The test zone consists of a cable buried 1 foot (30 centimeters) deep in the roadbed. The underground cable detects changes in the Earth's electromagnetic field caused when large animals such as deer, elk, and horses cross the cable. "When an animal enters the perimeter of the test zone, a sensor transmits the detection information to a control module that activates electronic signs to warn motorists of wildlife in the vicinity of the roadway," says Marcel Huijser, a researcher at the Western Transportation Institute in Bozeman, MT. Under a research grant with CDOT's Durango office, Huijser's team and a consulting company are collaborating to investigate the reliability and effectiveness of the system.
The installation consists of 12 signs (six on each side of the highway) in the test zone. When an animal triggers the system, two signs for each direction of travel light up (the other signs are spaced out along the road). To avoid the problem of vehicles tripping the system when turning into and out of driveways, crews installed loop detectors in the pavement, like those that help ease traffic flow at signalized intersections. When vehicles drive over the loop detectors, the cable receives a message to ignore the crossing, and the signs will not light up.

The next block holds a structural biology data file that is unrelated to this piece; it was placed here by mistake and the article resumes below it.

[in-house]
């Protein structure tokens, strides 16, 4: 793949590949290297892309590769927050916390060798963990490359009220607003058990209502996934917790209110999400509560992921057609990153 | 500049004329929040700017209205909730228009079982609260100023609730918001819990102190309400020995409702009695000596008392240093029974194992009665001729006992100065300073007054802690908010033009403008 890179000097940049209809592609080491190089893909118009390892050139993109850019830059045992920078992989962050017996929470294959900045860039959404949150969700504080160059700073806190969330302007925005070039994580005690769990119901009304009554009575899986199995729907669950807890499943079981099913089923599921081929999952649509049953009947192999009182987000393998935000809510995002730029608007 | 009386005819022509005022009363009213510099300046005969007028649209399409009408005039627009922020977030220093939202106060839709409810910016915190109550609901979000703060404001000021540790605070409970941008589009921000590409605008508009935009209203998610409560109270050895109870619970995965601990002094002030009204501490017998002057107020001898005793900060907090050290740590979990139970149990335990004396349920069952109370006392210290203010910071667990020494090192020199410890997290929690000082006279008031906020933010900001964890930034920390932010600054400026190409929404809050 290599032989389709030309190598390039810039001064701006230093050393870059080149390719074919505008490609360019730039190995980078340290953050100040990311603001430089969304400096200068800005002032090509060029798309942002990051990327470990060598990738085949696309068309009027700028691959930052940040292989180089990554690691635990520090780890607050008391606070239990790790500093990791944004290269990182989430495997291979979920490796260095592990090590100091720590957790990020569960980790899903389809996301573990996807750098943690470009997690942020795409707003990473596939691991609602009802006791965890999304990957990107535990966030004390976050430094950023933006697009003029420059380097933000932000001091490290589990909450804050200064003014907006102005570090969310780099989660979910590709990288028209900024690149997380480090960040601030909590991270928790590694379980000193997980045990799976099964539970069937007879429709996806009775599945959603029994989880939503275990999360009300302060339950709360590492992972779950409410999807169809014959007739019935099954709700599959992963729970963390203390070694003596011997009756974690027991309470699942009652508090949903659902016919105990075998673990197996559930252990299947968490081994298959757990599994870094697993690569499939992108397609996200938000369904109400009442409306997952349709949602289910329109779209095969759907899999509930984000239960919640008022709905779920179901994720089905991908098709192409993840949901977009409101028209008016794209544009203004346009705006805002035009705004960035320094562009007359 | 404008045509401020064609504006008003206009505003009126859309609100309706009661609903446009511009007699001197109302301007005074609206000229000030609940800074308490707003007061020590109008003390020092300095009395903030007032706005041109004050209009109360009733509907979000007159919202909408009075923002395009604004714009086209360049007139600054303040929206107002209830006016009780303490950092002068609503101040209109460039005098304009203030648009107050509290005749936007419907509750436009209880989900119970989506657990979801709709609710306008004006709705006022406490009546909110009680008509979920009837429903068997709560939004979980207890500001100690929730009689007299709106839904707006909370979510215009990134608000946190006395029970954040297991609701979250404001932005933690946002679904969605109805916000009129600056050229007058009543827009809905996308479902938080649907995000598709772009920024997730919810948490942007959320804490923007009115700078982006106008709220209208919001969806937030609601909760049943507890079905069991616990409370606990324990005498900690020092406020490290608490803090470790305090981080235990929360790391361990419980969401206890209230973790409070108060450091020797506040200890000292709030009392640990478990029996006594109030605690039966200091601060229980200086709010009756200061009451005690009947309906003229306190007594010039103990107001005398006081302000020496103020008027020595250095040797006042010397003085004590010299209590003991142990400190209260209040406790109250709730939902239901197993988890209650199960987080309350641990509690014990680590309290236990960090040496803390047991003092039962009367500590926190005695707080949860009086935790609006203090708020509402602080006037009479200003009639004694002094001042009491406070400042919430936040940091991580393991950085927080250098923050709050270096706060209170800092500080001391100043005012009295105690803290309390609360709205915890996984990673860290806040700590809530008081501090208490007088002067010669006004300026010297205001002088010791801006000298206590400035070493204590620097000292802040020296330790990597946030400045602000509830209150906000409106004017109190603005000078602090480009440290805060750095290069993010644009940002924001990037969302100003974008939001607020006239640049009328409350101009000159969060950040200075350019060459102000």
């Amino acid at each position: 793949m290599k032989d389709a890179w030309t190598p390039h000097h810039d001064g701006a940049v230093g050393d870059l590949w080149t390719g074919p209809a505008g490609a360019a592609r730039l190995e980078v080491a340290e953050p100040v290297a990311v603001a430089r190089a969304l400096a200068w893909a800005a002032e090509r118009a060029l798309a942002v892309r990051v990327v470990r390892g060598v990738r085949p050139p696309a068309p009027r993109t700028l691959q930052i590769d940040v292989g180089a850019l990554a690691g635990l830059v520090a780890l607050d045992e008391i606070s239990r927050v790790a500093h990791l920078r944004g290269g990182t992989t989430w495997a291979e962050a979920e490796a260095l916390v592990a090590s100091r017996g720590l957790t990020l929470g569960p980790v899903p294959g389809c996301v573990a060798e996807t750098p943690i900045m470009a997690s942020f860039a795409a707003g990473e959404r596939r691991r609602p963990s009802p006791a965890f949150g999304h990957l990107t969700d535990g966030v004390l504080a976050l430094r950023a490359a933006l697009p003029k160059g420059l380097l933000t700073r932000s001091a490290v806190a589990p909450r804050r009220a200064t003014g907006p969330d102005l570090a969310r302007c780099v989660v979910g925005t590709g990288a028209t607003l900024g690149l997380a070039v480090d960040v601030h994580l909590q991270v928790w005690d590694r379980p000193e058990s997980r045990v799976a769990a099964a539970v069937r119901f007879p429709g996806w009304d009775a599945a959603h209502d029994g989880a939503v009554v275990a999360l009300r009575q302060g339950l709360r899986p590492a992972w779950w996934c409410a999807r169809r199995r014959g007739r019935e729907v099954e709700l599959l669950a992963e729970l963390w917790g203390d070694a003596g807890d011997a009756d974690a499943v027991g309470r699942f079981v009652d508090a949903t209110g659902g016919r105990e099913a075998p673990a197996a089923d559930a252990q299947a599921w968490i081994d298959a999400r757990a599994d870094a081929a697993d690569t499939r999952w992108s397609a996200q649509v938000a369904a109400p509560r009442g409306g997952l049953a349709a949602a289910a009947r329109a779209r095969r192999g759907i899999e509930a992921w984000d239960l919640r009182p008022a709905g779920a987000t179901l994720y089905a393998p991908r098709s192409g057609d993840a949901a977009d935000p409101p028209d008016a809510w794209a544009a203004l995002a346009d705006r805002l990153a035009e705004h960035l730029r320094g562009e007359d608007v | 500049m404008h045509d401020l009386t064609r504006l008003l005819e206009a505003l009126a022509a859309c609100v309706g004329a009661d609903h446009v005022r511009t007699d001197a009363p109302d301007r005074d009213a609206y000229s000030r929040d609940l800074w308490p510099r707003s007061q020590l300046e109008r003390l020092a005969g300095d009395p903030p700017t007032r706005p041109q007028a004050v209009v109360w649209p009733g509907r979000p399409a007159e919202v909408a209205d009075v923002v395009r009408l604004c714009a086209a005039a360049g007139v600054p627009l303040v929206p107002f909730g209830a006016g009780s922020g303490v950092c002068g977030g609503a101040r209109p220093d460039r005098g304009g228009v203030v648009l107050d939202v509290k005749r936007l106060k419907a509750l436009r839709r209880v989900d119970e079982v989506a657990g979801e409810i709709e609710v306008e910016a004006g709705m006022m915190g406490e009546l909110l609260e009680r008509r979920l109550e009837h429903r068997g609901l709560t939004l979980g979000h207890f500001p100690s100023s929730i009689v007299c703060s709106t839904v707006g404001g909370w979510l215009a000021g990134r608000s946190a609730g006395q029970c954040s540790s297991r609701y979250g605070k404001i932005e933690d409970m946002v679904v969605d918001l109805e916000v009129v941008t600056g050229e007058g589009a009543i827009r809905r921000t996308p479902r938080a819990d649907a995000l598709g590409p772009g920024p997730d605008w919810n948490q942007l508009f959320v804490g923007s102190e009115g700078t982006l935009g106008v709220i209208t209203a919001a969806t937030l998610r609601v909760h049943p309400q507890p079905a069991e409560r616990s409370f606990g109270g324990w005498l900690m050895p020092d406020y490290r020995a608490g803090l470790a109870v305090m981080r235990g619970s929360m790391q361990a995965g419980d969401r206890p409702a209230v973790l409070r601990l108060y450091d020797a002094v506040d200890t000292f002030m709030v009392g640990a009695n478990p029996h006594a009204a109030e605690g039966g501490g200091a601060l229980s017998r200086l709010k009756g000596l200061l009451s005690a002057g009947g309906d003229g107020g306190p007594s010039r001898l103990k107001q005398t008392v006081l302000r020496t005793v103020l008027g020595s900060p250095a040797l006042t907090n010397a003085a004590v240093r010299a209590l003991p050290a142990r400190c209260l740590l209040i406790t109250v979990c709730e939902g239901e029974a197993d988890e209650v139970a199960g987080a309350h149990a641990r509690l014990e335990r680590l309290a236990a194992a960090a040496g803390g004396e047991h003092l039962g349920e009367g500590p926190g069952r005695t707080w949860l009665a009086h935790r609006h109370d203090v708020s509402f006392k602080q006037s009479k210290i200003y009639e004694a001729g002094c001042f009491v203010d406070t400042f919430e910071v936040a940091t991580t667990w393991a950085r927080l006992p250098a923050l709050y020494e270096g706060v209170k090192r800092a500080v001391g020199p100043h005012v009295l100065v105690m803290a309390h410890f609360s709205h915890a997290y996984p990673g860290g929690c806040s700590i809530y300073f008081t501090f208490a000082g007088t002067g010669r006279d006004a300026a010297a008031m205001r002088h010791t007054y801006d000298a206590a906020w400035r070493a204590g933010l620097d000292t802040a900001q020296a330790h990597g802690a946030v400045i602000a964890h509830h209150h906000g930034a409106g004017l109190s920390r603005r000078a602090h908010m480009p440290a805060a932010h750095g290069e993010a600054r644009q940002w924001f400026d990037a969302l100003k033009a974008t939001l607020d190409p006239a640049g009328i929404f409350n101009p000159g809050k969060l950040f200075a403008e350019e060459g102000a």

Researchers also installed seven radar speed detectors to register motorists' speed when approaching the test zone and once inside it in order to monitor their base and reaction speeds. The radar system also will track traffic counts for followup analyses of the data. The researchers will download the data periodically and transmit the information to CDOT for review.
Other detection techniques include geophones that record vibrations in the ground when large animals approach, buried sensors that record changes in the electromagnetic spectrum when a large mammal walks by, and radio collars combined with receivers located in the roadway right-of-way.